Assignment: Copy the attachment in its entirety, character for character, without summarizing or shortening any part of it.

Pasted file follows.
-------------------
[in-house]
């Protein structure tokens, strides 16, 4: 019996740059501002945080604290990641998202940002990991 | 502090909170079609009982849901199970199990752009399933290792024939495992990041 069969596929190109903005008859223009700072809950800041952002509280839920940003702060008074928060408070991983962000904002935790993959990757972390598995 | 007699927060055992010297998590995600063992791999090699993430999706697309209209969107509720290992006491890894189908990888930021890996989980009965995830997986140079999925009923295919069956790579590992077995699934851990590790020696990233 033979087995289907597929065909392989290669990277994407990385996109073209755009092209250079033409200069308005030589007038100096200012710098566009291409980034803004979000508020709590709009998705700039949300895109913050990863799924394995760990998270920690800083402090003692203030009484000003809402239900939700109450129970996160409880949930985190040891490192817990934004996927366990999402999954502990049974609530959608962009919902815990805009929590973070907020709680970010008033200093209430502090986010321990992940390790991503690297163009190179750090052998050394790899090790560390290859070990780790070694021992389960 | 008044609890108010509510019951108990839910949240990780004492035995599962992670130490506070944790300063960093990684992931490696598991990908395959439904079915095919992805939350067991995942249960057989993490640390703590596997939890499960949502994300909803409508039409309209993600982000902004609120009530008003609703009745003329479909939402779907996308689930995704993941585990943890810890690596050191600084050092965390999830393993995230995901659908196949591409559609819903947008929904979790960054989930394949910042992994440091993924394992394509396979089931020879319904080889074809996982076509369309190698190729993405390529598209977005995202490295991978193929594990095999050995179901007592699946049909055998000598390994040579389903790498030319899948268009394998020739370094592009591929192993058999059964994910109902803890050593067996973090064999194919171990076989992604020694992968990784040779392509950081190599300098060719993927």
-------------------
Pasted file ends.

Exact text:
[in-house]
């Protein structure tokens, strides 16, 4: 019996740059501002945080604290990641998202940002990991 | 502090909170079609009982849901199970199990752009399933290792024939495992990041 069969596929190109903005008859223009700072809950800041952002509280839920940003702060008074928060408070991983962000904002935790993959990757972390598995 | 007699927060055992010297998590995600063992791999090699993430999706697309209209969107509720290992006491890894189908990888930021890996989980009965995830997986140079999925009923295919069956790579590992077995699934851990590790020696990233 033979087995289907597929065909392989290669990277994407990385996109073209755009092209250079033409200069308005030589007038100096200012710098566009291409980034803004979000508020709590709009998705700039949300895109913050990863799924394995760990998270920690800083402090003692203030009484000003809402239900939700109450129970996160409880949930985190040891490192817990934004996927366990999402999954502990049974609530959608962009919902815990805009929590973070907020709680970010008033200093209430502090986010321990992940390790991503690297163009190179750090052998050394790899090790560390290859070990780790070694021992389960 | 008044609890108010509510019951108990839910949240990780004492035995599962992670130490506070944790300063960093990684992931490696598991990908395959439904079915095919992805939350067991995942249960057989993490640390703590596997939890499960949502994300909803409508039409309209993600982000902004609120009530008003609703009745003329479909939402779907996308689930995704993941585990943890810890690596050191600084050092965390999830393993995230995901659908196949591409559609819903947008929904979790960054989930394949910042992994440091993924394992394509396979089931020879319904080889074809996982076509369309190698190729993405390529598209977005995202490295991978193929594990095999050995179901007592699946049909055998000598390994040579389903790498030319899948268009394998020739370094592009591929192993058999059964994910109902803890050593067996973090064999194919171990076989992604020694992968990784040779392509950081190599300098060719993927």